Real Life

From the archives: When barcodes came to New Zealand

Before 1981, barcodes didn’t exist on grocery items in this country. New Zealand Woman's Weekly takes a look back at the moment it changed.

As New Zealand Woman’s Weekly prepares to mark its 85th birthday, we are taking a look back through our rich history, opening the archives to revisit some of the extraordinary, historic or downright unusual stories that have featured in the pages of this magazine. Each week, we’ll bring you one of these incredible tales.

Today, a supermarket without items barcoded seems unfathomable, but in 1981, the introduction of barcodes on products had the nation both enthralled and concerned – retailers were thrilled, while unions were terrified the new technology would put hundreds out of a job.

The Weekly’s staff writer Frances Levy took a look at both sides of the argument and walked our readers through the impending change – and we even reckoned it was the end of long queues at the supermarket. (In hindsight, that may have been wishful thinking!).

“Supermarket customers will get faster check-out service and itemised dockets. But the unions aren’t happy.”

Product pricing – the way we know it – is on its way out of the supermarket. In its place will be automatic price scanning at the check-out counter. The first locally made goods bearing a New Zealand identifying code could appear on retailers’ shelves by the end of the year.

And within two to five years, price scanning at the local supermarket could be as familiar a sight as an egg carton. Shoppers will still know what the costs are – price shields or posters will be displayed on shelves, much as they are today.

Product barcoding will take the place of the price label and will work like this: Instead of each grocery item having a price tag attached somewhere, the goods will be quickly passed across a scanner which will “read” (by a helium/neon laser) the barcoded symbol printed on the package.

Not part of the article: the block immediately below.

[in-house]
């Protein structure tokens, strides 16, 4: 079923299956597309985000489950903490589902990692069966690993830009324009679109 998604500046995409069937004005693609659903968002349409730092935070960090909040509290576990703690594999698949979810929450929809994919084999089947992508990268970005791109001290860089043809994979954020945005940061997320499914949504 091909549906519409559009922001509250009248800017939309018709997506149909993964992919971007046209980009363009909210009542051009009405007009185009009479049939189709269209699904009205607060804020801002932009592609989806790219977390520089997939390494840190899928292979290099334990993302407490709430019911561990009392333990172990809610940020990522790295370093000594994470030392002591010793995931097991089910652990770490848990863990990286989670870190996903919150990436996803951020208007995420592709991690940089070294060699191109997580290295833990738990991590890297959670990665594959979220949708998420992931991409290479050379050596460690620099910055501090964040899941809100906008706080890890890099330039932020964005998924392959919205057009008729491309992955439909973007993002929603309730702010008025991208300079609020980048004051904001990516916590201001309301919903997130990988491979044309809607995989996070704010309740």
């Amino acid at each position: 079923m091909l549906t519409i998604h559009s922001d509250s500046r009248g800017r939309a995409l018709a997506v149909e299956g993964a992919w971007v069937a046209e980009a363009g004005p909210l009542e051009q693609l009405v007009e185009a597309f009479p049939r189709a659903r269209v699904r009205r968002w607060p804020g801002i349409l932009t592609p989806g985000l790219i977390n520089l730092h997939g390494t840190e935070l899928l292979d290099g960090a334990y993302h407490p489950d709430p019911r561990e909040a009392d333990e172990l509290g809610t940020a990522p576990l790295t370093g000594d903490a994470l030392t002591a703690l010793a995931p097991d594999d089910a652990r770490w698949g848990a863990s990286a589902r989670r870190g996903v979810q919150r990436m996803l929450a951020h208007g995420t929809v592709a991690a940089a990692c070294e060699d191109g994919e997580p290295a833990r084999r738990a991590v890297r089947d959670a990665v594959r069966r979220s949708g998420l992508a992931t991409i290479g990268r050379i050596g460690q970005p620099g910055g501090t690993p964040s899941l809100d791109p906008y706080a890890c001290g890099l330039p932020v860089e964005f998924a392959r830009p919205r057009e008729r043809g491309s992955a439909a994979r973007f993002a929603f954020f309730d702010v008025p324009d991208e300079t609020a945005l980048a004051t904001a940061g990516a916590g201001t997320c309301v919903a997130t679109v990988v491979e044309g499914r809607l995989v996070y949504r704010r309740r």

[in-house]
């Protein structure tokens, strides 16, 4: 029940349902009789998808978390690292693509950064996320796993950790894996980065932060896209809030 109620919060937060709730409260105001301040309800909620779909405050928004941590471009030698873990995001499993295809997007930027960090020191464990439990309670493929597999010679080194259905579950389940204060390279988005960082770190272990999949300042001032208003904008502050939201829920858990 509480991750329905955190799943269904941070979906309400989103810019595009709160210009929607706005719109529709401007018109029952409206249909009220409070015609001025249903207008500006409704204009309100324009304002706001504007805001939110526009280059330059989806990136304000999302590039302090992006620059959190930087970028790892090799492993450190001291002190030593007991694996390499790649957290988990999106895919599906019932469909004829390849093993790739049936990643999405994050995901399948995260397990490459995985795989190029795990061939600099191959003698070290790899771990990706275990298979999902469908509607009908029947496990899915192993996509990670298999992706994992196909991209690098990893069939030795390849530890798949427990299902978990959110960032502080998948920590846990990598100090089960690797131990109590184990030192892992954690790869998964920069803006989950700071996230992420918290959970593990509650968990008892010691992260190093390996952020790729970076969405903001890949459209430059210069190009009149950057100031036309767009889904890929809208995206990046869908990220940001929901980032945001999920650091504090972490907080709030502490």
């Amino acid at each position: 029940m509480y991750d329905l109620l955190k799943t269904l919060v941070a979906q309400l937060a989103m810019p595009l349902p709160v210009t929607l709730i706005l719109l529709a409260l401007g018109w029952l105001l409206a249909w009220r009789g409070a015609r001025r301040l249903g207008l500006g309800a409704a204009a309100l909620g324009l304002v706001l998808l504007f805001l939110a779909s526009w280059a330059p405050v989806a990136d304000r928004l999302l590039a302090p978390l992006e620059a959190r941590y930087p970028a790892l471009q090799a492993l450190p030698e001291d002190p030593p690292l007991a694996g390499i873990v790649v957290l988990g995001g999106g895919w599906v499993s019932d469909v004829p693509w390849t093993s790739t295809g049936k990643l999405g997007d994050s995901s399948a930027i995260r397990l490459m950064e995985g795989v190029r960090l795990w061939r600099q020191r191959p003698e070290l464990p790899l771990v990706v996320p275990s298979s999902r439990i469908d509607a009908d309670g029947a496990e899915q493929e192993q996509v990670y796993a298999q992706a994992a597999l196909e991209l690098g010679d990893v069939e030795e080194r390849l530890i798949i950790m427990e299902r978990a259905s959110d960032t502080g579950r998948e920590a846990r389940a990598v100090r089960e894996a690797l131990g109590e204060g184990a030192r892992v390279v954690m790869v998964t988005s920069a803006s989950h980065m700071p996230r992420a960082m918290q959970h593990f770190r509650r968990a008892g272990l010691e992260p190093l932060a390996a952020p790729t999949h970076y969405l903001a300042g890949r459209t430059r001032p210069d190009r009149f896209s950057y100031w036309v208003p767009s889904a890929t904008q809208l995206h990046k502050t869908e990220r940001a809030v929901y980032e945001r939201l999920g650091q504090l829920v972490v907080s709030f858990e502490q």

The information is fed to a computer storage terminal (which holds stock information for the retailer) and out comes the price on an electronic cash register… quicker than a blink.

The cash register also notes “specials” and coupons, endorses cheque payments and totals the bill. It shows the amount of change (if any) for the customer, and almost, but not quite, says, “Thank you, come again.” That’s still up to the operator.

Barcoding or numbering is claimed to bring the benefits of more efficient marketing, wholesaling and retailing, with possible price reductions and cash savings.

Other benefits attributed include more efficient use of staff, better retail stock control, sales analysis and up-to-date sales history of individual items. The customer also gets quicker check-out service and a docket which, for the first time, will itemise all the goods in the shopping trolley.

And the reason for product barcoding? New Zealand has joined the rapidly growing number of countries which use coding on thousands of consumer products.

While full-scale introduction of the new technology is still about five years away, the change-over to the new style has already begun, with several manufacturers applying for codes for their products. What will barcoding mean for the supermarket customer?